This changed first via Pop Art then through the first wave of graffitists. Keith Haring, Kenny Scharf, Meyer Vaisman, Christian Schumann, each were haunted by 'toons. I remember the late Frank Moore discoursing at length on the dynamic properties of a sequence in a Looney Tune—Daffy Duck falling sans parachute from an astronomical height through a desperate series of dysfunctional props to the final splat. Moore may as well have been explicating Giotto.

Matthew Weinstein, subject of a current "spotlight" exhibit at the Mint Uptown and the animator/auteur of a 3D cartoon version of Ravel's Bolero with the Charlotte Symphony Orchestra on May 4th, is presently the most significant proponent of this re-hybridization process between painting and animation. Unlike Scharf or Haring, he is not only influenced by cartoons; he makes them. They are not like the cheerfully rickety creations of underground film, like Joseph Cornell or Harry Smith, but almost balefully slick. Actually, they are as beautiful as an advertisement.

This is an observation, not an insult. His detail has the graphic finesse of a jewelry ad with every pearlescent sheen or diamond glint glittering back at you; his backgrounds are the deep but clear ultramarines of an Absolut ad; his gilded skeletons are the skeletal equivalents of Rolexes, and the presiding muse of his creations—a Koi with Man Ray lips and the kohl-rimmed eyes of Kim Novak or Elizabeth Taylor—is disturbingly seductive. The imagery is kitsch distilled into visual opium.

Viewing Chariots of the Gods – up at the Mint – or The Childhood of Bertold Brecht or the CSO's Bolero, one feels something of the anxiety induced by Michael Powell's Tales of Hoffman, or the films of Douglas Sirk, or the French homo-pop photographic team Pierre et Gilles, or—indeed—in Ingres. They are reports from an underworld that can replicate everything in this world but natural light, and this is why they can also be recognized as a trap. This is why the beauty is scary. It is why Weinstein's work is by no means as genial as it first appears to be.

The choice of Ravel's Bolero as the musical source of the collaboration between Weinstein and the Charlotte Symphony proved to be a bold but well-aimed stroke. The Bolero, it must be noted, is number one on a survey list of compositions that orchestral musicians hate to play, for it requires a relentless mechanical precision in the service of an insane amount of repeated notes. These must build into the most famous orgasm in the history of music. It is said to have been inspired by the syphilitic paresis that gradually reduced Ravel to a state of near-idiocy, the hallucinatory audition of a repeated redundant note being a symptom of the condition. This casts a strange light on the relationship between love and death when it is remembered that the Bolero is considered an erotic work.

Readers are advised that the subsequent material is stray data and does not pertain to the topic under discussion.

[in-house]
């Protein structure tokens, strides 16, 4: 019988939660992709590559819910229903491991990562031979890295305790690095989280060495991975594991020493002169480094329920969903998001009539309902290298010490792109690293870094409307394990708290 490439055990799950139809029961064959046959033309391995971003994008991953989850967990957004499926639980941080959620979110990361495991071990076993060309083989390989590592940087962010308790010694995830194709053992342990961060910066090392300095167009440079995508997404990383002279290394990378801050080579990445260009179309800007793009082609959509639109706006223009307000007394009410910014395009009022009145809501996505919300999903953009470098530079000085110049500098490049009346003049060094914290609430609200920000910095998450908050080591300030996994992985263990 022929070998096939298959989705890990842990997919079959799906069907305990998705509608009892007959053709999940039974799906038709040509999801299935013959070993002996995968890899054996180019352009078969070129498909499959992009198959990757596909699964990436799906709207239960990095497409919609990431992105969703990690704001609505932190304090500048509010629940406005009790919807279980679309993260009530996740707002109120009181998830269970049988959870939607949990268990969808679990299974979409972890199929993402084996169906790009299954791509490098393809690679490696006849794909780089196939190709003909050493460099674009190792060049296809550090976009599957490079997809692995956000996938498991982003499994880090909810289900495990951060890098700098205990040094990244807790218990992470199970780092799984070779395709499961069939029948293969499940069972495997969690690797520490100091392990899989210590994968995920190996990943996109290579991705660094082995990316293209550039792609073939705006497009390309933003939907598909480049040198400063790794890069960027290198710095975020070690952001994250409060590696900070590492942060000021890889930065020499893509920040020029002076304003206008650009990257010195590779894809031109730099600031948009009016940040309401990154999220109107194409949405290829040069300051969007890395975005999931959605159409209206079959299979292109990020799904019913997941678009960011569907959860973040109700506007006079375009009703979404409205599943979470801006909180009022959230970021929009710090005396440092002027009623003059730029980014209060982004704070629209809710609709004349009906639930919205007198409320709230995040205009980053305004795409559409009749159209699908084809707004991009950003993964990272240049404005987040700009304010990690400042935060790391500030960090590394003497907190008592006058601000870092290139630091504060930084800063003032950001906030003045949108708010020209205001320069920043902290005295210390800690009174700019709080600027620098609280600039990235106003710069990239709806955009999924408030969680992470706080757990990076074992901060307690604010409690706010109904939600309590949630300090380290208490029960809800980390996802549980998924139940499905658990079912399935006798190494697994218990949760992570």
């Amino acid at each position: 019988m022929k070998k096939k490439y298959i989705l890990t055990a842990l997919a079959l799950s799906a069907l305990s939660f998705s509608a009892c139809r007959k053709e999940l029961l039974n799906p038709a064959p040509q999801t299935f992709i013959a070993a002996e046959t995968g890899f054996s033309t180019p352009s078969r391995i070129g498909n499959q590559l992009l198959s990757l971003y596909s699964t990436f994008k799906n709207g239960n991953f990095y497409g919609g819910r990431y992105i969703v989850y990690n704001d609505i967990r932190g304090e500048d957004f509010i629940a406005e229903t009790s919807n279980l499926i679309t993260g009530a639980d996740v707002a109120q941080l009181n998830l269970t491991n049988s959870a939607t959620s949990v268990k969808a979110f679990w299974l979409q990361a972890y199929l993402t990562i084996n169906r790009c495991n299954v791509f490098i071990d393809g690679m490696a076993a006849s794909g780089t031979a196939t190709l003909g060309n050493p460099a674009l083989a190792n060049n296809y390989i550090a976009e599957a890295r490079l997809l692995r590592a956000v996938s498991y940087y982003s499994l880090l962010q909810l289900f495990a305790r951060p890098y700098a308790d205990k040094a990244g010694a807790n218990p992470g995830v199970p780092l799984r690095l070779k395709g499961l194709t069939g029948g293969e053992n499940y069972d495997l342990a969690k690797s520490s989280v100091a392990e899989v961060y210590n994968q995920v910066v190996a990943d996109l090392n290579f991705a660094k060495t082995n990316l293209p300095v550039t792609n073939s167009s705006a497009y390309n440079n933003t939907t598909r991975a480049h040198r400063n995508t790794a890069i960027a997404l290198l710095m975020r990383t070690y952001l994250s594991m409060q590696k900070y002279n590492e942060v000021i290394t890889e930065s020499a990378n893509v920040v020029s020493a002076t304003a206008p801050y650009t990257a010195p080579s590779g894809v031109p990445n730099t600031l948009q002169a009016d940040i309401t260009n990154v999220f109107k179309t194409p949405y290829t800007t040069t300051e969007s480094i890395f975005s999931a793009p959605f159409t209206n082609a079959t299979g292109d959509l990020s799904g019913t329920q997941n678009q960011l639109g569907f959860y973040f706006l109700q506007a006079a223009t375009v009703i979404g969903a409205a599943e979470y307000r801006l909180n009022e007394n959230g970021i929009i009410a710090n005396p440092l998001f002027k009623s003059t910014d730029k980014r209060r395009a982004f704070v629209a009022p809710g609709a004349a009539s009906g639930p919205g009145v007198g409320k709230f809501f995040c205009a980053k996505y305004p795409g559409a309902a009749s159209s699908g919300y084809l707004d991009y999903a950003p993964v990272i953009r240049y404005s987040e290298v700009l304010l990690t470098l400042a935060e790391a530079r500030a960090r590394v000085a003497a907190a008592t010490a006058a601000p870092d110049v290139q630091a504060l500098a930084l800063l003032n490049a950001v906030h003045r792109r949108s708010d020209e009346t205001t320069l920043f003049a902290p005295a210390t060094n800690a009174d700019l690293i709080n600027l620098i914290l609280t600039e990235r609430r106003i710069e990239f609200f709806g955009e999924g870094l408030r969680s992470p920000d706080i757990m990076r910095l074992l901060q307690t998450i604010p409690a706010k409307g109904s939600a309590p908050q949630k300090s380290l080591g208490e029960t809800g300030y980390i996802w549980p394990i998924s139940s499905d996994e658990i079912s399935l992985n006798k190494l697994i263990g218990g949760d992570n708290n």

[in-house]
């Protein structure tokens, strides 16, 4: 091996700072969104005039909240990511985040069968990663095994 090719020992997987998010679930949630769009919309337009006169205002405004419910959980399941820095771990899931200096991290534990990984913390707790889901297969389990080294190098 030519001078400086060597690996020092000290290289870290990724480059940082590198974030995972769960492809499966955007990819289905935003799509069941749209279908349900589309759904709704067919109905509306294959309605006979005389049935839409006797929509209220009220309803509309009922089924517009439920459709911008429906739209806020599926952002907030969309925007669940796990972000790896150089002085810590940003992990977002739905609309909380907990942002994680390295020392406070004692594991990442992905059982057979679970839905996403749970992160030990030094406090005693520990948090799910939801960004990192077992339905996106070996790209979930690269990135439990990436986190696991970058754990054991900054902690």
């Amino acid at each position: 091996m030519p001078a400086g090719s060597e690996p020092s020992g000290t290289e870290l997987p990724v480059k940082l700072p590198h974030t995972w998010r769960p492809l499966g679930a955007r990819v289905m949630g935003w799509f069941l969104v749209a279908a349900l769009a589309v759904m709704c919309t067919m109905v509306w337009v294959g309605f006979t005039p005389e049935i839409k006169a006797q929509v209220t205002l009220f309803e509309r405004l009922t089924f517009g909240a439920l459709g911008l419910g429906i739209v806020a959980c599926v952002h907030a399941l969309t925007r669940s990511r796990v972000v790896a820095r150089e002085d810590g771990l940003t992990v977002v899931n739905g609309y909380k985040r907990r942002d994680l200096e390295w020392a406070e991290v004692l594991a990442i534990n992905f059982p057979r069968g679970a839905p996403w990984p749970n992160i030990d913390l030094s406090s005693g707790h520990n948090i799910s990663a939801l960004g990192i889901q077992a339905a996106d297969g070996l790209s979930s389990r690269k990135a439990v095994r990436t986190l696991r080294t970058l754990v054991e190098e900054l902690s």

Weinstein's Bolero uses as a central metaphor a golden spiral winding languidly around clockwork machinery. Ascending on this spiral are what appear to be floral arrangements or artfully arranged haute cuisine or elaborate cocktails, one of which contains the Alluring Koi. She wends her way past the machinery, and through the slowly revolving bones of two gilded skeletons, one of which applies new lipstick to her lips, as well as mascara and blush. She floats thereafter to a tentative rendezvous with a gigantic soldier in a helmet and aviator glasses. And after this sad-because-impossible tryst, she floats to the last stage. This is a meticulous reconstruction of a room based on Ernie's, the restaurant in which James Stewart first glimpsed Kim-Novak-as-Madeline-Elster in Hitchcock's Vertigo. It feels like deja vu all over again as this room burst into flame. Finis.

The highlight of the program that preceded the Bolero was the Ravel G Major Concerto, which Louis Schwizgebel, the pianist, played with tendresse. The orchestra was not as en pointe, and needs to practice their blues in French. Warren-Greene also conducted the Roman Carnival Overture with proper Berliozian fire, but with some ragged playing in the brass section, and Faure's Pavane with the transparency vital to this work. Incidentally, there were also some timing problems toward the conclusion of the Bolero. Despite these small reservations, it was by far the most interesting program that the Charlotte Symphony has ever done, and a high-water mark to aspire to again. The Weinstein/CSO Bolero is also exactly the kind of work that might be successfully marketed to anime freaks, cyber-geeks, punks, tattooists, and NASCAR enthusiasts—in short, all the people currently not in the audience. We might then be able to afford another such bold experiment.